Olivier Theyskens, formally of Rochas and Nina Ricci, has brought a rock/urban, yet soft and sensual feel to the label, Theory. His first two collections, described as urban yet light, have won over the fashionistas with their pertinence as well a their prices. His shoes collection is incredible.
In particular, his velvet wedge pumps have brought together classicism and glamour, street style and conceptual fashion. They demonstrate a daring simplicity, flashy yet minimalist. Available in black, violet, or, as worn by Rumi Neely, a sapphire-blue “ink”, these shoes are attracting envious looks from all of those who would like to add a twist to their summertime looks, whether they be casual or on-the-edge.
an interview with O.Theyskens (by Barneys New York)
BNY: Tell us about the earliest days of your business. How did you get up and running?
Olivier Theyskens: I left school mid-term in 1997, and started making clothes on my own. I would work night and day on these items that I made entirely by myself. It was impossible to produce them on a larger scale as I didn’t have any organization around me yet, and I had to decline many order requests – even from Barneys! – during my two first seasons. Thanks to the media support and strong editorials appearing at that time about my garments, I was able to visit factories with these stories and ask them for help to start the brand project. And by the summer of ’99, I was able to produce and deliver to stores, all while remaining a totally independent designer.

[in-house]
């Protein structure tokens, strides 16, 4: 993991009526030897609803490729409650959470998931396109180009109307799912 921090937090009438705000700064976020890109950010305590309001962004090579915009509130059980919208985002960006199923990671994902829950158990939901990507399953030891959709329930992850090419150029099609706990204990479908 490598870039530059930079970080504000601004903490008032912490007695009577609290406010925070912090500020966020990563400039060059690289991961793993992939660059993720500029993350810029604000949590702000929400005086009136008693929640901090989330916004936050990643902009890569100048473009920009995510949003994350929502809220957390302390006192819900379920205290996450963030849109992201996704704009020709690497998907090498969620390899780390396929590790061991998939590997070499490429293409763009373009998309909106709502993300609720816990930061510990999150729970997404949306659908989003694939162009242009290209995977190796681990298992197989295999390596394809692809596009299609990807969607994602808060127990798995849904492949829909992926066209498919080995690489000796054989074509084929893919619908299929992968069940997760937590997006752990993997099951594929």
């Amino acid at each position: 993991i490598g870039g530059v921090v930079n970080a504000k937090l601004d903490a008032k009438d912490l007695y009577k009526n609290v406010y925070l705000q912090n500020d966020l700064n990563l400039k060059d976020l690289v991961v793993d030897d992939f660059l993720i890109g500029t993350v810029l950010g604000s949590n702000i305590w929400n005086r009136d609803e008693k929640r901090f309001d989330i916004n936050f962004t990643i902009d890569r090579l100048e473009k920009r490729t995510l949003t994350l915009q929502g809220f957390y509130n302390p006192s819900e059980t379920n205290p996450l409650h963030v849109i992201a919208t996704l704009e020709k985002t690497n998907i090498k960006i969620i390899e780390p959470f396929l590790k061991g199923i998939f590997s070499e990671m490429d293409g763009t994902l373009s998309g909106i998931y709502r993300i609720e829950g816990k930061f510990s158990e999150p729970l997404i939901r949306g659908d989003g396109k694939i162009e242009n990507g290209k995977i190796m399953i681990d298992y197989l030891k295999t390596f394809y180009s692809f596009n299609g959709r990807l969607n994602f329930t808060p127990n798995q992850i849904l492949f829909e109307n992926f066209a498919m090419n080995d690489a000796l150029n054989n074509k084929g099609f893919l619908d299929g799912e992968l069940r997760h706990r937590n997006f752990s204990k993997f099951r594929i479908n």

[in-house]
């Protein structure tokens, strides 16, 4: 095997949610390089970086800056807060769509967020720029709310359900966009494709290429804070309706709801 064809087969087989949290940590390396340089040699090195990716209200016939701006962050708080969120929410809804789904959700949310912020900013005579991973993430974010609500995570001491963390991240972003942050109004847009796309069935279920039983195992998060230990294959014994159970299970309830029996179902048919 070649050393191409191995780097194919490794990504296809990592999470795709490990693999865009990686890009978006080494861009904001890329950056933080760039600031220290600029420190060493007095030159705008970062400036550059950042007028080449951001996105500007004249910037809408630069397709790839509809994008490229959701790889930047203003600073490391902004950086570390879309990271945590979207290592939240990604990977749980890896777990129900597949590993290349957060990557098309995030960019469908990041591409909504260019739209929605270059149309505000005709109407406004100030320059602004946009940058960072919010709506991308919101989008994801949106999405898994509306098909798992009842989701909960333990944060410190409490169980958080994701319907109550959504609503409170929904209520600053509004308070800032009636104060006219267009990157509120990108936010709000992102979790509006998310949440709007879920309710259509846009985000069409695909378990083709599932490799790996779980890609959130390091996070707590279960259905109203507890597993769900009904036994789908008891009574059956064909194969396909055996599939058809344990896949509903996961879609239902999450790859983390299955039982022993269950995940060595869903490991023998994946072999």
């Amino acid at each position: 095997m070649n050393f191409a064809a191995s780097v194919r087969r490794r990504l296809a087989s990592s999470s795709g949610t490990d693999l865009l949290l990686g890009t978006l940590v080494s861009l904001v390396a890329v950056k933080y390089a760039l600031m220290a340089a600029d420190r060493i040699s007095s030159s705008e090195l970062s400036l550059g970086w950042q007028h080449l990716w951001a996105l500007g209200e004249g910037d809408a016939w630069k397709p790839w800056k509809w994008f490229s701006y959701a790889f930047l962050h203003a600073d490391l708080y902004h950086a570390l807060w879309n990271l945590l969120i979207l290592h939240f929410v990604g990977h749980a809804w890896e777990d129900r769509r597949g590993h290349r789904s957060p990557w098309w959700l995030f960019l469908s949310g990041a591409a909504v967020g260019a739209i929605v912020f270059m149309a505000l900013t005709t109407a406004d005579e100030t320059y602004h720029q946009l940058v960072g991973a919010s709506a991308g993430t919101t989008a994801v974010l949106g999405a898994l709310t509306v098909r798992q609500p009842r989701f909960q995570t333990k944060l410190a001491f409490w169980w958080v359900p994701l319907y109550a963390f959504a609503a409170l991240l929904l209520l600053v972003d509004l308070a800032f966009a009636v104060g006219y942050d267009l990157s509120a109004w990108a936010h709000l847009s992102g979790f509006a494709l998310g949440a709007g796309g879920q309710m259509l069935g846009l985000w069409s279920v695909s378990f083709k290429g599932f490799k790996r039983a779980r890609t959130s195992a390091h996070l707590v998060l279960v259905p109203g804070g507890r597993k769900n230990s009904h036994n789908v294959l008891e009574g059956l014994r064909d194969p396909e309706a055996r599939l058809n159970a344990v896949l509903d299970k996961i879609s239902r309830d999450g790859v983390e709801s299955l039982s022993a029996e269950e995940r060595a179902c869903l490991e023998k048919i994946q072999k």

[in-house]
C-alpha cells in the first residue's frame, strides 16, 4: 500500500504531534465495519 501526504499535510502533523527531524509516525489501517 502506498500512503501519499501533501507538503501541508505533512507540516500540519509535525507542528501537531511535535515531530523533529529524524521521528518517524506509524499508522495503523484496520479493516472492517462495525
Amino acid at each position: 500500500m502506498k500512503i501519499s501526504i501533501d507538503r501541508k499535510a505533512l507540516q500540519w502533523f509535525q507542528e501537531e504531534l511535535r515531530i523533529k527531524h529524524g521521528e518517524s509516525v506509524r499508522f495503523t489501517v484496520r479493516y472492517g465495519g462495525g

BNY: Any funny or poignant stories?
OT: At that time, I could barely speak English — and being totally in my world, I was also very naive. When I had an important magazine on the phone, when I was told to “please hold,” I systematically hung up the phone as I thought the receptionist was asking me to call back later. I had no cell phone and with no driver’s license, I always need friends to drive me everywhere.
BNY: Who helped you along the way?
OT: I was lucky to always have an amazing support from my parents and family. Also, faithful buyers, editors, and professionals in production and communications really helped me along the way. I don’t work with some of them anymore — they were there at the beginning only — but I still feel very grateful to them, because without their attention, I would not have been able to do what I am doing now.
BNY: When did you know that you’d “arrived”?
OT: I always feel I can go further and do better, but I remember one of my very early shows, I had all the most important people of the fashion world attending. Yet it was strange feeling to have such a great audience and feel like if I had “arrived,” when I still had so much more to show and accomplish in the future.